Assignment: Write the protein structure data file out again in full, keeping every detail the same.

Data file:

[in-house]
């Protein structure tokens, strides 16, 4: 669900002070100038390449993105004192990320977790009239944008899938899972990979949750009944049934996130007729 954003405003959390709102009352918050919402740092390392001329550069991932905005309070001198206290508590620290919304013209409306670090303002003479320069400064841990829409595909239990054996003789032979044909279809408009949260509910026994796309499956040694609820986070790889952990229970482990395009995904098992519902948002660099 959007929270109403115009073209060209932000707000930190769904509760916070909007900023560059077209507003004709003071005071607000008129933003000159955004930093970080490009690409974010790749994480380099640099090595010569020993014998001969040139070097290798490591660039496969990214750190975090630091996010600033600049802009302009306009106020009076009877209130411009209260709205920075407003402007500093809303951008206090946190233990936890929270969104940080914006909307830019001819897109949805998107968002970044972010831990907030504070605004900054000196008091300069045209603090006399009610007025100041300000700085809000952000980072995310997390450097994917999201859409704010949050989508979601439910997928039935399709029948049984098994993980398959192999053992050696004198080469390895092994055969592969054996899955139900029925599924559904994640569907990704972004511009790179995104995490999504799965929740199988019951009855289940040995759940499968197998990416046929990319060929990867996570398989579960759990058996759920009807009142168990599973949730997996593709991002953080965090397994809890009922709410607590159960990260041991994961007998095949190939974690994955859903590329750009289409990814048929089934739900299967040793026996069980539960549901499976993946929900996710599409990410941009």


[in-house]
């Protein structure tokens, strides 16, 4: 669900002070100038390449993105004192990320977790009239944008899938899972990979949750009944049934996130007729 954003405003959390709102009352918050919402740092390392001329550069991932905005309070001198206290508590620290919304013209409306670090303002003479320069400064841990829409595909239990054996003789032979044909279809408009949260509910026994796309499956040694609820986070790889952990229970482990395009995904098992519902948002660099 959007929270109403115009073209060209932000707000930190769904509760916070909007900023560059077209507003004709003071005071607000008129933003000159955004930093970080490009690409974010790749994480380099640099090595010569020993014998001969040139070097290798490591660039496969990214750190975090630091996010600033600049802009302009306009106020009076009877209130411009209260709205920075407003402007500093809303951008206090946190233990936890929270969104940080914006909307830019001819897109949805998107968002970044972010831990907030504070605004900054000196008091300069045209603090006399009610007025100041300000700085809000952000980072995310997390450097994917999201859409704010949050989508979601439910997928039935399709029948049984098994993980398959192999053992050696004198080469390895092994055969592969054996899955139900029925599924559904994640569907990704972004511009790179995104995490999504799965929740199988019951009855289940040995759940499968197998990416046929990319060929990867996570398989579960759990058996759920009807009142168990599973949730997996593709991002953080965090397994809890009922709410607590159960990260041991994961007998095949190939974690994955859903590329750009289409990814048929089934739900299967040793026996069980539960549901499976993946929900996710599409990410941009």